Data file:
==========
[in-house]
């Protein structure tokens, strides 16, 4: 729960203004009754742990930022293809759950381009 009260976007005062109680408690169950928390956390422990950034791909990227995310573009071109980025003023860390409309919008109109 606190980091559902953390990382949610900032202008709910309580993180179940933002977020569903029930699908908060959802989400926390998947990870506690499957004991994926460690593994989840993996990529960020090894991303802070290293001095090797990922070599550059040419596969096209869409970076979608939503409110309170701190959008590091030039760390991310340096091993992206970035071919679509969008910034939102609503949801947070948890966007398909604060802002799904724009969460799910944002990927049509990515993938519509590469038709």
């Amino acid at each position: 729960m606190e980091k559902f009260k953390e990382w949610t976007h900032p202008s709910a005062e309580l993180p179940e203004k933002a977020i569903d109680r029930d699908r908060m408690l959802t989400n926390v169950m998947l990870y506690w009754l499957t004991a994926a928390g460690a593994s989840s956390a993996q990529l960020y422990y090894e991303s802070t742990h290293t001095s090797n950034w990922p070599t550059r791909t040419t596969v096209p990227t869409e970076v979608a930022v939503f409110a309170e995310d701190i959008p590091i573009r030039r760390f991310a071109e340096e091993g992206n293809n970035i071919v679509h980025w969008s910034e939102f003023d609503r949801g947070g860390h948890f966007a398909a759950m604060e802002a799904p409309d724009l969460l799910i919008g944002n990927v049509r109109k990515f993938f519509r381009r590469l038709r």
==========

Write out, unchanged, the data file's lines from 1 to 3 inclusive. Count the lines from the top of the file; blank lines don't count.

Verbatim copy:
[in-house]
């Protein structure tokens, strides 16, 4: 729960203004009754742990930022293809759950381009 009260976007005062109680408690169950928390956390422990950034791909990227995310573009071109980025003023860390409309919008109109 606190980091559902953390990382949610900032202008709910309580993180179940933002977020569903029930699908908060959802989400926390998947990870506690499957004991994926460690593994989840993996990529960020090894991303802070290293001095090797990922070599550059040419596969096209869409970076979608939503409110309170701190959008590091030039760390991310340096091993992206970035071919679509969008910034939102609503949801947070948890966007398909604060802002799904724009969460799910944002990927049509990515993938519509590469038709």
């Amino acid at each position: 729960m606190e980091k559902f009260k953390e990382w949610t976007h900032p202008s709910a005062e309580l993180p179940e203004k933002a977020i569903d109680r029930d699908r908060m408690l959802t989400n926390v169950m998947l990870y506690w009754l499957t004991a994926a928390g460690a593994s989840s956390a993996q990529l960020y422990y090894e991303s802070t742990h290293t001095s090797n950034w990922p070599t550059r791909t040419t596969v096209p990227t869409e970076v979608a930022v939503f409110a309170e995310d701190i959008p590091i573009r030039r760390f991310a071109e340096e091993g992206n293809n970035i071919v679509h980025w969008s910034e939102f003023d609503r949801g947070g860390h948890f966007a398909a759950m604060e802002a799904p409309d724009l969460l799910i919008g944002n990927v049509r109109k990515f993938f519509r381009r590469l038709r």